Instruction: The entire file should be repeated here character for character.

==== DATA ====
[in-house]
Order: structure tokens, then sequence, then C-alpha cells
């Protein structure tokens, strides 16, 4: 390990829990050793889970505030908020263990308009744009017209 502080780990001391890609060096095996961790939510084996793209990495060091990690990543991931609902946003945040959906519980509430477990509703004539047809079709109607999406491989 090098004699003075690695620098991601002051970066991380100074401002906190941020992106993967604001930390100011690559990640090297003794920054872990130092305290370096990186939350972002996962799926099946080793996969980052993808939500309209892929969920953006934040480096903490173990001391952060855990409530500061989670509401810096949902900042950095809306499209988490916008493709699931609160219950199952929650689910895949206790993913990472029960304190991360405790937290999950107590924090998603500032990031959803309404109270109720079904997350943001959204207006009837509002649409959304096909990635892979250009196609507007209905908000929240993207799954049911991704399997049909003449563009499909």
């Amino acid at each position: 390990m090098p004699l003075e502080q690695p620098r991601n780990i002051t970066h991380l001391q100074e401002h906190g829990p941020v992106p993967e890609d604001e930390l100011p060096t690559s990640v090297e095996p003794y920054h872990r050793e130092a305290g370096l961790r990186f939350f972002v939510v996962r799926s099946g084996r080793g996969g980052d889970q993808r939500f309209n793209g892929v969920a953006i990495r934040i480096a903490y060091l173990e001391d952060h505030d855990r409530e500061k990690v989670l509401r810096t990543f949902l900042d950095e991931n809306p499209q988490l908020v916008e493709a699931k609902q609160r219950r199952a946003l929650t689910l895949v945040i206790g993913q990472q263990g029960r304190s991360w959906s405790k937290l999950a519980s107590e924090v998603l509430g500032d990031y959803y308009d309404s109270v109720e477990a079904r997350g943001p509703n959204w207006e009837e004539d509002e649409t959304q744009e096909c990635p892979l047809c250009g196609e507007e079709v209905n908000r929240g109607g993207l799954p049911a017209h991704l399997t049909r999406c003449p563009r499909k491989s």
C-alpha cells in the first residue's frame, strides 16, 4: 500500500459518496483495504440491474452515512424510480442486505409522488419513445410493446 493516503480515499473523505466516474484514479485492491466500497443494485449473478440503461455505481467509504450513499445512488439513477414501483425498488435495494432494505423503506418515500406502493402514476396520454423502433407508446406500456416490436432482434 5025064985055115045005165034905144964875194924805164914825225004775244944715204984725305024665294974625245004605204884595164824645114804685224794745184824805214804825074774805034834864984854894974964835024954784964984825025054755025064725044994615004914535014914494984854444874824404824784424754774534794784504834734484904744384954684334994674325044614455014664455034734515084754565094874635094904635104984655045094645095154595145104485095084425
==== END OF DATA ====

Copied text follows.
[in-house]
Order: structure tokens, then sequence, then C-alpha cells
């Protein structure tokens, strides 16, 4: 390990829990050793889970505030908020263990308009744009017209 502080780990001391890609060096095996961790939510084996793209990495060091990690990543991931609902946003945040959906519980509430477990509703004539047809079709109607999406491989 090098004699003075690695620098991601002051970066991380100074401002906190941020992106993967604001930390100011690559990640090297003794920054872990130092305290370096990186939350972002996962799926099946080793996969980052993808939500309209892929969920953006934040480096903490173990001391952060855990409530500061989670509401810096949902900042950095809306499209988490916008493709699931609160219950199952929650689910895949206790993913990472029960304190991360405790937290999950107590924090998603500032990031959803309404109270109720079904997350943001959204207006009837509002649409959304096909990635892979250009196609507007209905908000929240993207799954049911991704399997049909003449563009499909």
């Amino acid at each position: 390990m090098p004699l003075e502080q690695p620098r991601n780990i002051t970066h991380l001391q100074e401002h906190g829990p941020v992106p993967e890609d604001e930390l100011p060096t690559s990640v090297e095996p003794y920054h872990r050793e130092a305290g370096l961790r990186f939350f972002v939510v996962r799926s099946g084996r080793g996969g980052d889970q993808r939500f309209n793209g892929v969920a953006i990495r934040i480096a903490y060091l173990e001391d952060h505030d855990r409530e500061k990690v989670l509401r810096t990543f949902l900042d950095e991931n809306p499209q988490l908020v916008e493709a699931k609902q609160r219950r199952a946003l929650t689910l895949v945040i206790g993913q990472q263990g029960r304190s991360w959906s405790k937290l999950a519980s107590e924090v998603l509430g500032d990031y959803y308009d309404s109270v109720e477990a079904r997350g943001p509703n959204w207006e009837e004539d509002e649409t959304q744009e096909c990635p892979l047809c250009g196609e507007e079709v209905n908000r929240g109607g993207l799954p049911a017209h991704l399997t049909r999406c003449p563009r499909k491989s």
C-alpha cells in the first residue's frame, strides 16, 4: 500500500459518496483495504440491474452515512424510480442486505409522488419513445410493446 493516503480515499473523505466516474484514479485492491466500497443494485449473478440503461455505481467509504450513499445512488439513477414501483425498488435495494432494505423503506418515500406502493402514476396520454423502433407508446406500456416490436432482434 5025064985055115045005165034905144964875194924805164914825225004775244944715204984725305024665294974625245004605204884595164824645114804685224794745184824805214804825074774805034834864984854894974964835024954784964984825025054755025064725044994615004914535014914494984854444874824404824784424754774534794784504834734484904744384954684334994674325044614455014664455034734515084754565094874635094904635104984655045094645095154595145104485095084425